As the world becomes one big global village through connections offered by the internet, so are opportunities made available.
One of the chances for Kenyans is to trade in global online markets in a bid to diversify their portfolio and deal in some of the top stocks from major economies of the world. This diversification also helps investors to minimise their portfolio by distributing their investments across different sectors, markets and asset classes.
However, it is instructive to note that trading in global platforms comes with certain inherent risks. To make a successful career in this, investors need to understand the pitfalls they are exposed to and learn how to mitigate them.
One of the biggest risks is the exchange rate. This relates to the volatility of exchange rates between various currencies. Most Kenyan investors who trade in global online markets usually begin by converting their funds from Kenya shillings to US dollars. Even though some brokers offer local currency denominated trading accounts such as Scope Markets Kenya. Having to convert Kenya shillings to the greenback on the spot involves accepting the risk of transacting at a higher exchange rate.
This risk can normally cost an investor between zero percent and three percent on the deposit side and a similar amount on the withdrawal side. One particular advantage that offshore investors get from this is that the US dollar is vastly stronger than the Kenyan shilling and converting their profits back gives them a better return on investment. This basically converts the risk into a reward.
When investing in currencies, there are risks that the country’s Central Bank may vary interest rates based on economy-centric reasons. This may in turn increase or lower the currency’s volatility and overnight rollover fees.
If the change is in favour of the investor’s position, a trader may earn positive overnight rollover fees and volatility-based profits. To mitigate against interest rate risks, investors closely follow country-specific monetary policy proceedings to understand their forward policies and adjust their positions accordingly.
Investors may also hedge their positions against interest rate risk by taking carry trades. This implies buying a currency that pays a higher interest rate while selling one that charges a lower rate. Online traders may also suffer systemic risk, which refers to what they face when a company collapses and this triggers a ripple effect on the entire market or industry. A good example is the 2007/8 financial market crash wherecollapse of Lehman Brothers led to the eventual tumbling of the entire US stock market.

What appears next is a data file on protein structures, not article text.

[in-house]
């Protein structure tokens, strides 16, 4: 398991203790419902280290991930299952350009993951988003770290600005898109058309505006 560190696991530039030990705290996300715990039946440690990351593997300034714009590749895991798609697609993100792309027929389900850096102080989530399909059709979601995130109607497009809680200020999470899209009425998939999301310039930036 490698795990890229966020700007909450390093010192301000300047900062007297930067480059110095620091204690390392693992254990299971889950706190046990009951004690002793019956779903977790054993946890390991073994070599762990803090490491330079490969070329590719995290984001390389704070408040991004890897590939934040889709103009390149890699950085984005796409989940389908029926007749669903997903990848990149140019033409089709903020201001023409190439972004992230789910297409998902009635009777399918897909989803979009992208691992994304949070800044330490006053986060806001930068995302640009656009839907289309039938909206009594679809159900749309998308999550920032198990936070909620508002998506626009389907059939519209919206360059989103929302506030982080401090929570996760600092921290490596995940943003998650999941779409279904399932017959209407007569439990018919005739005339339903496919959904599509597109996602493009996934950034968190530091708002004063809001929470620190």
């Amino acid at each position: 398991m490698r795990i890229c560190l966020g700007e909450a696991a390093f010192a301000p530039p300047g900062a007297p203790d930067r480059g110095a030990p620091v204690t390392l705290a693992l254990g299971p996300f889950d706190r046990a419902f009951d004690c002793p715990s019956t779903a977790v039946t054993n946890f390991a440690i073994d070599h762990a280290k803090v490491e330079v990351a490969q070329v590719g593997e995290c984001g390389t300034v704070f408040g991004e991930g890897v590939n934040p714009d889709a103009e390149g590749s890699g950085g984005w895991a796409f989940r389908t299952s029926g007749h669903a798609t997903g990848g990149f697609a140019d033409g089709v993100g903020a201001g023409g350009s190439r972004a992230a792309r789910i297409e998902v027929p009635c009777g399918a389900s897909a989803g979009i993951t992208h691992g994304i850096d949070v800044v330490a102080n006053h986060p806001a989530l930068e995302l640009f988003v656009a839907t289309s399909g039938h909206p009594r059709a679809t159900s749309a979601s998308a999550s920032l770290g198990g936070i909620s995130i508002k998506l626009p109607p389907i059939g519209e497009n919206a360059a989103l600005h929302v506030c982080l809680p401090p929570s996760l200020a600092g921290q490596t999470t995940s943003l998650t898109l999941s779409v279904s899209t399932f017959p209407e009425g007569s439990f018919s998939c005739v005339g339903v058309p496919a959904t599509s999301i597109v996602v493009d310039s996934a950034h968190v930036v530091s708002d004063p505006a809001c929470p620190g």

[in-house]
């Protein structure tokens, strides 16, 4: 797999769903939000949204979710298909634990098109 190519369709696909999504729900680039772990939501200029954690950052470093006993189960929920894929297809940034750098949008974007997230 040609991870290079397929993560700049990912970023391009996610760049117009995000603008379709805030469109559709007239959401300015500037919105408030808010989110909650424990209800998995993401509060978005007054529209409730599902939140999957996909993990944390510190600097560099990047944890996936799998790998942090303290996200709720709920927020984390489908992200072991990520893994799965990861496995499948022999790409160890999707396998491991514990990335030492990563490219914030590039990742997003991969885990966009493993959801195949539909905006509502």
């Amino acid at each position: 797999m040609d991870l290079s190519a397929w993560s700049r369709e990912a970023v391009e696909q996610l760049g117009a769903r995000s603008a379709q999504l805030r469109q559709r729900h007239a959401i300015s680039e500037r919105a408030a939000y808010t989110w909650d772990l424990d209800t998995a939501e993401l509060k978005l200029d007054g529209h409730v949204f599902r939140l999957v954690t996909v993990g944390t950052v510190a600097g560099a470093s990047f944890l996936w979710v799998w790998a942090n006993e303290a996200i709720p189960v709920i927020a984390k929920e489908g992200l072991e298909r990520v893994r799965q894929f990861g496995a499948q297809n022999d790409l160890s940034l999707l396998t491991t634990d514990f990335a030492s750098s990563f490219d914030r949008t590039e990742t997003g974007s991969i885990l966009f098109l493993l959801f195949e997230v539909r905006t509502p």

This risk is often caused by interdependencies between various companies in a financial system. A well-diversified portfolio in geographically separate stock exchanges should help an investor offset this risk.
There are also systematic risk associated with the broader market where investors cannot avoid or mitigate the risk. An example is the global Covid-19 pandemic that has led to economic shutdowns, travel restrictions, and disruption of supply chains. The pandemic has caused significant crashes in global stock market prices as well as commodity prices. For investors, this as an opportunity to buy stocks and commodities at discounted prices.
Latency risk is associated with the speed of internet connection which may lead to slippage. This works both ways. Your internet is slow and you execute a trading position on your device, it takes a couple of microseconds before your order reaches the broker’s server, during which the market price may have changed.
If the price has changed in the direction of your trade, you lose value, and if the price has changed in opposite direction, you gain value.
Finally, global online brokers offer traders a facility dubbed leverage. This magnifies their purchasing power enabling them to take huge positions above their account size.
When the positions move as speculated, investors may enjoy magnified profits of up to 400 times. Opposite, investors are forced to face margin calls when their initial margin gets depleted.
Kenyan investors wishing go global should learn as much as possible about inherent risks in order to cut exposure to the risk and maximise on their returns.
Kamau is a research and markets analyst at Scope Markets Kenya. [email protected]